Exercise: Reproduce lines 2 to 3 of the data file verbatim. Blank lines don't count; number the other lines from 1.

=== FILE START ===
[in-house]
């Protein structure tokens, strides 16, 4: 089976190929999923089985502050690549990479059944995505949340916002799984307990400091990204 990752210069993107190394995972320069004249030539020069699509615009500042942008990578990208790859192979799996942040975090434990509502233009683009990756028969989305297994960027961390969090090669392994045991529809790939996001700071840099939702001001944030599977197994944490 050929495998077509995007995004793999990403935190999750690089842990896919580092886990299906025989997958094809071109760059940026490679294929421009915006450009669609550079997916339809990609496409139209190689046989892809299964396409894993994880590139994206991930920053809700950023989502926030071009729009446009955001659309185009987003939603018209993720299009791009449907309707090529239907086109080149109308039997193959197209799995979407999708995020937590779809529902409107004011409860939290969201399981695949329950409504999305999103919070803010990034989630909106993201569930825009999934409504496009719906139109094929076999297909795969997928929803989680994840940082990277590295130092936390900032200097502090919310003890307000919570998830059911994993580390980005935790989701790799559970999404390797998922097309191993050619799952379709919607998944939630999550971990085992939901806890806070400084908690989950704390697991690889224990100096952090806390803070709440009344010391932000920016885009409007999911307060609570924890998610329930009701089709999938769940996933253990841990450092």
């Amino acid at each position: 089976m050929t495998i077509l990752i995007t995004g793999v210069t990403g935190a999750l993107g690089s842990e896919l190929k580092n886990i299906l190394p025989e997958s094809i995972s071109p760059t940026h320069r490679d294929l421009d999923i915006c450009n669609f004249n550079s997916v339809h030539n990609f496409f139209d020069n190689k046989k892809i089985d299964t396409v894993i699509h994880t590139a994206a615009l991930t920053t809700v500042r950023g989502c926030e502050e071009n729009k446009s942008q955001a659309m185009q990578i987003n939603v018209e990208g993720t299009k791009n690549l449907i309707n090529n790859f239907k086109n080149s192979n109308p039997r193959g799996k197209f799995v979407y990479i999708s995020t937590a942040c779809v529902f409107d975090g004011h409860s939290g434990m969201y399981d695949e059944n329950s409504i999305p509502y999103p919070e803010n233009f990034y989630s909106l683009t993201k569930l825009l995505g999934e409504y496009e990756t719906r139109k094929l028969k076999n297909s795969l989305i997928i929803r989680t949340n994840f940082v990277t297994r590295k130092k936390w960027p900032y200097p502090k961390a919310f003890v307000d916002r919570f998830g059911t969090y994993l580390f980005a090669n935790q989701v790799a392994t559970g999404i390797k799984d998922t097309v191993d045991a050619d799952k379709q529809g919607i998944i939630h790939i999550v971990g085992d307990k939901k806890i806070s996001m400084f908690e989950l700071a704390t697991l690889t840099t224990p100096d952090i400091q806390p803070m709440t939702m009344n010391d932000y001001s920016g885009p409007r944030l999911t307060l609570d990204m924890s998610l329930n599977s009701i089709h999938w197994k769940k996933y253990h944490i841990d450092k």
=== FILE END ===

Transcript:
């Protein structure tokens, strides 16, 4: 089976190929999923089985502050690549990479059944995505949340916002799984307990400091990204 990752210069993107190394995972320069004249030539020069699509615009500042942008990578990208790859192979799996942040975090434990509502233009683009990756028969989305297994960027961390969090090669392994045991529809790939996001700071840099939702001001944030599977197994944490 050929495998077509995007995004793999990403935190999750690089842990896919580092886990299906025989997958094809071109760059940026490679294929421009915006450009669609550079997916339809990609496409139209190689046989892809299964396409894993994880590139994206991930920053809700950023989502926030071009729009446009955001659309185009987003939603018209993720299009791009449907309707090529239907086109080149109308039997193959197209799995979407999708995020937590779809529902409107004011409860939290969201399981695949329950409504999305999103919070803010990034989630909106993201569930825009999934409504496009719906139109094929076999297909795969997928929803989680994840940082990277590295130092936390900032200097502090919310003890307000919570998830059911994993580390980005935790989701790799559970999404390797998922097309191993050619799952379709919607998944939630999550971990085992939901806890806070400084908690989950704390697991690889224990100096952090806390803070709440009344010391932000920016885009409007999911307060609570924890998610329930009701089709999938769940996933253990841990450092």
């Amino acid at each position: 089976m050929t495998i077509l990752i995007t995004g793999v210069t990403g935190a999750l993107g690089s842990e896919l190929k580092n886990i299906l190394p025989e997958s094809i995972s071109p760059t940026h320069r490679d294929l421009d999923i915006c450009n669609f004249n550079s997916v339809h030539n990609f496409f139209d020069n190689k046989k892809i089985d299964t396409v894993i699509h994880t590139a994206a615009l991930t920053t809700v500042r950023g989502c926030e502050e071009n729009k446009s942008q955001a659309m185009q990578i987003n939603v018209e990208g993720t299009k791009n690549l449907i309707n090529n790859f239907k086109n080149s192979n109308p039997r193959g799996k197209f799995v979407y990479i999708s995020t937590a942040c779809v529902f409107d975090g004011h409860s939290g434990m969201y399981d695949e059944n329950s409504i999305p509502y999103p919070e803010n233009f990034y989630s909106l683009t993201k569930l825009l995505g999934e409504y496009e990756t719906r139109k094929l028969k076999n297909s795969l989305i997928i929803r989680t949340n994840f940082v990277t297994r590295k130092k936390w960027p900032y200097p502090k961390a919310f003890v307000d916002r919570f998830g059911t969090y994993l580390f980005a090669n935790q989701v790799a392994t559970g999404i390797k799984d998922t097309v191993d045991a050619d799952k379709q529809g919607i998944i939630h790939i999550v971990g085992d307990k939901k806890i806070s996001m400084f908690e989950l700071a704390t697991l690889t840099t224990p100096d952090i400091q806390p803070m709440t939702m009344n010391d932000y001001s920016g885009p409007r944030l999911t307060l609570d990204m924890s998610l329930n599977s009701i089709h999938w197994k769940k996933y253990h944490i841990d450092k």